Take a virtual tour of the Eccles Theater.
Also in the downtown cultural portfolio are the Utah Symphony's Abravanel Hall, two blocks northwest, and the Rose Wagner Performing Arts Center, two blocks to the southwest, home to six dance, theater and music nonprofit arts companies.
An intimate space with nearly 2,500 seats • Opening the Eccles Theater is part of a years-long goal to create "the right-size venue for the right-size work," says Phil Jordan, director of Salt Lake County's Center for the Arts, which will operate the complex, as well as the three other downtown cultural venues. "There's not a bad seat in the house, in my opinion. This is as best an intimate setting that you can have with 2,486 chairs."
Designed by Connecticut-based Pelli Clarke Pelli Architects in conjunction with the local office of HKS Architects, the theater features a soaring, light-flooded lobby six stories high, which includes public art projects in the colorful glass balconies and a marble-and-glass terrazzo floor. The lobby's entrances are walls of glass curtains that can open onto Main Street to create a space termed the Winter Garden.
The desire for a generous lobby space meant the theater was "squished" or built upward, with three balconies above the orchestra level. Those balconies contribute to what's a relatively short distance — 98 feet — from the stage to the back wall, compared with a 106-foot distance at the Capitol Theatre.
The copper- and rust-colored furnishings in the main Delta Performance Hall are meant to evoke the striated sandstone layers in southern Utah. One of the hall's most visually prominent design elements is the ceiling's star field, reminiscent of the state's wide-open night skies, even if the lighting patterns are "nonastronomically correct," says Jeff Gwilliam, the county's theater operations manager.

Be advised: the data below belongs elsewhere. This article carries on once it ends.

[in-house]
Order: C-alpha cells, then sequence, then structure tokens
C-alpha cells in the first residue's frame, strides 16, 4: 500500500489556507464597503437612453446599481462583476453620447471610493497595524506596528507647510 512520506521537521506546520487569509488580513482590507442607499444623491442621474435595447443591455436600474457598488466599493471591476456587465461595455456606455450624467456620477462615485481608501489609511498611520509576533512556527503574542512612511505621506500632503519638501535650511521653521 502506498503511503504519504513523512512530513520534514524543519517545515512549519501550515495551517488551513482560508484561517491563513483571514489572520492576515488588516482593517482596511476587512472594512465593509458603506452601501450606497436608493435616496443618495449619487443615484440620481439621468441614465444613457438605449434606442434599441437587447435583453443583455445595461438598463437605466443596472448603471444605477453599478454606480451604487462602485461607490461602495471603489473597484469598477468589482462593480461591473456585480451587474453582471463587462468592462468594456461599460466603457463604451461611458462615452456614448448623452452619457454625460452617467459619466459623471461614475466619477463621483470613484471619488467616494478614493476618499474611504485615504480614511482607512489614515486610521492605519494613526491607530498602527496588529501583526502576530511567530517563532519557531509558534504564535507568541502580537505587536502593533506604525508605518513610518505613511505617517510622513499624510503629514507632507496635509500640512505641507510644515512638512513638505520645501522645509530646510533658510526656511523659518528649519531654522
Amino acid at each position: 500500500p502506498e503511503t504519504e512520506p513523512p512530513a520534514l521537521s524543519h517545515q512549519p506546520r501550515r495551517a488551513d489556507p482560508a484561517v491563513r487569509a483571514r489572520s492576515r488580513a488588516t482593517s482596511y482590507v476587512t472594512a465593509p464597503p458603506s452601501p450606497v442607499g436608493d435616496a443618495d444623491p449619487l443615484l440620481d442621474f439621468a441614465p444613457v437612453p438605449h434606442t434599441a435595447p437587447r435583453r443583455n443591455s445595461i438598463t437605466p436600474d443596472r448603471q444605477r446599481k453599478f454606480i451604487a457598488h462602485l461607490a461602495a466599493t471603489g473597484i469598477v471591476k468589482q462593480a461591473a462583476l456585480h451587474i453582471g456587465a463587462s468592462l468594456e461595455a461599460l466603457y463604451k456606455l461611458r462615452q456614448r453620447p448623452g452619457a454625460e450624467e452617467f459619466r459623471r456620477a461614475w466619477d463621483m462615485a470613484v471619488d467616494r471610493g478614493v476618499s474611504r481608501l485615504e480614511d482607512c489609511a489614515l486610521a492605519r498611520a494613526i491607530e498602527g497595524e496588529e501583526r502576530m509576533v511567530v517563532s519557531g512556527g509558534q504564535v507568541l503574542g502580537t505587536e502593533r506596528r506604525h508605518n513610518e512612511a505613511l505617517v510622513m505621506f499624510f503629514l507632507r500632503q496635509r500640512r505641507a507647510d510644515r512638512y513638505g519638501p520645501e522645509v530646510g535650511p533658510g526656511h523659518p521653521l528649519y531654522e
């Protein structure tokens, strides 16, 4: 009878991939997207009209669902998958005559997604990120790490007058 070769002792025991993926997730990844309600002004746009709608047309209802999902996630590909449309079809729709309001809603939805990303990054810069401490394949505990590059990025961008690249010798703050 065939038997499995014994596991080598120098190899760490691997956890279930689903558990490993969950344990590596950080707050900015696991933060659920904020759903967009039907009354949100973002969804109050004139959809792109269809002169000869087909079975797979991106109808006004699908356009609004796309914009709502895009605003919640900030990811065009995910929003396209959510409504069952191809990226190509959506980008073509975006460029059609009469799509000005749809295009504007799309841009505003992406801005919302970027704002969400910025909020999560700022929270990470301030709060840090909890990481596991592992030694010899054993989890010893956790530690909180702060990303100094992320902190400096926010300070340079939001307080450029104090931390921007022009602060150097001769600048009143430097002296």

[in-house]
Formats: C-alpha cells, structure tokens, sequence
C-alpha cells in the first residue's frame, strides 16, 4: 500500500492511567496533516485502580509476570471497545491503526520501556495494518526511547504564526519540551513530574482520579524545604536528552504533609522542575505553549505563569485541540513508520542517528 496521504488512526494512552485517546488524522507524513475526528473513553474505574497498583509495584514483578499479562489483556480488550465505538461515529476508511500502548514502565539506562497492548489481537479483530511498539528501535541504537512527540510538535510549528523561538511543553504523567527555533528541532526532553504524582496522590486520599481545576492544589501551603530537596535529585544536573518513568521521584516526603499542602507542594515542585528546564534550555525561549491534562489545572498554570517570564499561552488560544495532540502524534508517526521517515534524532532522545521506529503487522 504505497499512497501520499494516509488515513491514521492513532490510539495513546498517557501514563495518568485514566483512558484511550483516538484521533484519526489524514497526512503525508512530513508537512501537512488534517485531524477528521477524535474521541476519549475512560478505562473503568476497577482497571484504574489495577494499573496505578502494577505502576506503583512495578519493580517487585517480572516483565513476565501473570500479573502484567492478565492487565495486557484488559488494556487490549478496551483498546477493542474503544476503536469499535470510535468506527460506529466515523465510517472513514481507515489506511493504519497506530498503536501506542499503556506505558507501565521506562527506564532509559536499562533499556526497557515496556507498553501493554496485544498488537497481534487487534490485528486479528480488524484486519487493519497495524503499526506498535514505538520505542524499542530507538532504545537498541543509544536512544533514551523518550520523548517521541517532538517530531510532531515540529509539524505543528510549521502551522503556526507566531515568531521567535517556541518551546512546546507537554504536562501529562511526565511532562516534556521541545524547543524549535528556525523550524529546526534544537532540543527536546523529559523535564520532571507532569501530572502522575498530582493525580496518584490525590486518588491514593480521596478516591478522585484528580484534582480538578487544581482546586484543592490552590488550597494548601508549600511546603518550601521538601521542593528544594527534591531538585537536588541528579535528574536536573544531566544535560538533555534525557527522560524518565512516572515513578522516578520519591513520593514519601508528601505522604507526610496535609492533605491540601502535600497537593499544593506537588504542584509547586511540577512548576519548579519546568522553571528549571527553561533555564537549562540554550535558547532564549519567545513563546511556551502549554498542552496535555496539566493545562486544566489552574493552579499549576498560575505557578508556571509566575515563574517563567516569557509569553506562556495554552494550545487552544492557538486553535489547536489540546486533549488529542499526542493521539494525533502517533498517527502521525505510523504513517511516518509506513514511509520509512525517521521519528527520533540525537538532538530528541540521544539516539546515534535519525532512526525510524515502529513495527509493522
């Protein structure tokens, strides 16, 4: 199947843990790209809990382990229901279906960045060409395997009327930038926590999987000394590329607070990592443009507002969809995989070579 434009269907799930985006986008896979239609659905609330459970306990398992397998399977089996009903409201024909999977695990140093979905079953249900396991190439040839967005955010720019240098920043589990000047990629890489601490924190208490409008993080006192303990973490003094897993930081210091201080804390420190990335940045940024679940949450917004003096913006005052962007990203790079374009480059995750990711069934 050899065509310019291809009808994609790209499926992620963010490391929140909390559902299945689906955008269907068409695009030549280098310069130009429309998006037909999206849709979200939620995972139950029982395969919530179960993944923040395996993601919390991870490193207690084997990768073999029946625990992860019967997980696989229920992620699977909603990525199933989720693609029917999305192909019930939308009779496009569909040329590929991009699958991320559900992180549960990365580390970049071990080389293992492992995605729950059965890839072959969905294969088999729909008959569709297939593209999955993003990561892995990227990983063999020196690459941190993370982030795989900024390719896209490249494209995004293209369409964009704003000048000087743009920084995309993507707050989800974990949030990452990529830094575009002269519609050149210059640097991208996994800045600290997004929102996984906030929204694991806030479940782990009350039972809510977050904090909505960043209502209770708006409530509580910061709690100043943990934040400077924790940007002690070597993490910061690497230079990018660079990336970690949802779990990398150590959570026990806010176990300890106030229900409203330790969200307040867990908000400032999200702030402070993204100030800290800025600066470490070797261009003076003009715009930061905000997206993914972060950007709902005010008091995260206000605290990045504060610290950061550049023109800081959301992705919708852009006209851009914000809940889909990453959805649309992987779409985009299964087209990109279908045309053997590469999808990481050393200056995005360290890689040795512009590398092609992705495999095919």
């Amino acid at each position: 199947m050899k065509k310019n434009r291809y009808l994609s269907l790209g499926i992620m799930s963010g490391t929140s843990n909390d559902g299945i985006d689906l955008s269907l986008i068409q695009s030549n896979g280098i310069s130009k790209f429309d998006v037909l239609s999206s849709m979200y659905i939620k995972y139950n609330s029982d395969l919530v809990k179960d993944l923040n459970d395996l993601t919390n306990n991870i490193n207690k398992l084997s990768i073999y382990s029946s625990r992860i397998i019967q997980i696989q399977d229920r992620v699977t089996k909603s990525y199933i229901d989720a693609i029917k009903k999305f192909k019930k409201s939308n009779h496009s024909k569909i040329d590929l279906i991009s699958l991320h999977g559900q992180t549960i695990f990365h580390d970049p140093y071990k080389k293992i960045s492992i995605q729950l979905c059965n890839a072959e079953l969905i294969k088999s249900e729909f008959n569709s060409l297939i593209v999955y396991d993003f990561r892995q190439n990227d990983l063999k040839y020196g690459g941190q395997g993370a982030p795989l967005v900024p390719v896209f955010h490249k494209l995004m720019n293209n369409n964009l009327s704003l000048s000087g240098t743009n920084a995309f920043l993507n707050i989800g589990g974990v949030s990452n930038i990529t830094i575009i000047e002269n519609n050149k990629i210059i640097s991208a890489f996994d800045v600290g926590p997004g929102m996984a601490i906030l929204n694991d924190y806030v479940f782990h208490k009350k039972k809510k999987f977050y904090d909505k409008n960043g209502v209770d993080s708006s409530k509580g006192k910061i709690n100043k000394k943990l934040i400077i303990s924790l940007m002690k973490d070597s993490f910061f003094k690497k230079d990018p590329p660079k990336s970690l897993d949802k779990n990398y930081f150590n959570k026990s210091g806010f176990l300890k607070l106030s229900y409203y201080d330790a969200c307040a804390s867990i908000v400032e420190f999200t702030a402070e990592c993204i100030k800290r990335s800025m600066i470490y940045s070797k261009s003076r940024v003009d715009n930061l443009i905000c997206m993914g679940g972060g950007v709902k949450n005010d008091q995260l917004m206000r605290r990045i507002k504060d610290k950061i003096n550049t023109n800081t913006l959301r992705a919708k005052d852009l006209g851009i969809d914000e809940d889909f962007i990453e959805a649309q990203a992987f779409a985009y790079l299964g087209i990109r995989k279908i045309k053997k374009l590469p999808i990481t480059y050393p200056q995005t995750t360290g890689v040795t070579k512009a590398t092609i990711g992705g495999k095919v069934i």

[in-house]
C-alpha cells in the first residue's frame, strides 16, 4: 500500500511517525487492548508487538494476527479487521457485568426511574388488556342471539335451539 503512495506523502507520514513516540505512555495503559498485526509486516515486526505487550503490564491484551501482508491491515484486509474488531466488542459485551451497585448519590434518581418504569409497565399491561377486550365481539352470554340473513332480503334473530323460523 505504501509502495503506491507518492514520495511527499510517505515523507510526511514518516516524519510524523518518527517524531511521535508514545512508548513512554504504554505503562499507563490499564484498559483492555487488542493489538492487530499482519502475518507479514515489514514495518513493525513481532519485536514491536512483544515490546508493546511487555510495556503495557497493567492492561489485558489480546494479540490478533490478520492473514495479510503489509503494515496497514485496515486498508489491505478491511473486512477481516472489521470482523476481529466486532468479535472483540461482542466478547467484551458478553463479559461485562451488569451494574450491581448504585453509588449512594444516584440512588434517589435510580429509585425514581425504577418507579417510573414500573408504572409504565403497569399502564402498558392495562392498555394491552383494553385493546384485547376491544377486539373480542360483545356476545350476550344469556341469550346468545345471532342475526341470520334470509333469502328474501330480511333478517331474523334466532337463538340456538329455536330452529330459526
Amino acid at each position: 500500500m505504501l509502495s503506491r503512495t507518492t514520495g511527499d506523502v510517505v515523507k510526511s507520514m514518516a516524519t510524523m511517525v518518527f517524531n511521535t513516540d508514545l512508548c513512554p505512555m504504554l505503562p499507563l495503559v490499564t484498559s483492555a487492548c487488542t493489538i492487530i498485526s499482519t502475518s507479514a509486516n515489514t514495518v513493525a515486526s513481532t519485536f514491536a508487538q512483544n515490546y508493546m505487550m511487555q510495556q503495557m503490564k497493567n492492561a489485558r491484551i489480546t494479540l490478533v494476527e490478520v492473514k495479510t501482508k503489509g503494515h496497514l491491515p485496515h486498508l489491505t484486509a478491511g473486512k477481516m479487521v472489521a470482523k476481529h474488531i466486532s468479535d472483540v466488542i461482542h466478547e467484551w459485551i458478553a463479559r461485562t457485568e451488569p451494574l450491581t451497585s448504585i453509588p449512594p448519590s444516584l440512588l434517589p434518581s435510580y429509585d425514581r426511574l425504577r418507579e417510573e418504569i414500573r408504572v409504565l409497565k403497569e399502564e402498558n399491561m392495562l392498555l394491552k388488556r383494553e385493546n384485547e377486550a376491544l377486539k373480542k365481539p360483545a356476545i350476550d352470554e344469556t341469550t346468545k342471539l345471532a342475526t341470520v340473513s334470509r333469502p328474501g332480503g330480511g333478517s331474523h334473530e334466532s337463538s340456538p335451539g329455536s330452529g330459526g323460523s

What's Neil deGrasse Tyson going to say about that? That's one of the joking questions Gwilliam has heard while taking people on tours of the facility, referring to the astrophysicist's upcoming February lecture at the theater.
The star field, which incorporates larger globes to represent planets, serves as a creative, yet relatively inexpensive way to dress the ceiling, while also providing a variety of lighting effects that producers could incorporate into shows. It's coupled with dramatic acrylic globe lights underneath the balconies.
"The lighting in this facility," Gwilliam says, "is very much an architectural design."
Arts in Zion • In the arts nonprofit world, producers cheer the completion of the spectacular complex at the same time they worry about competition for ticket sales, particularly in the holiday season.
"What I hope it will do is invigorate more people to go to live performances all the time," says R. Scott Phillips, retiring executive director at Cedar City's Utah Shakespeare Festival, which opened two new theaters in the $39 million Beverley Taylor Sorenson Center for the Arts this summer.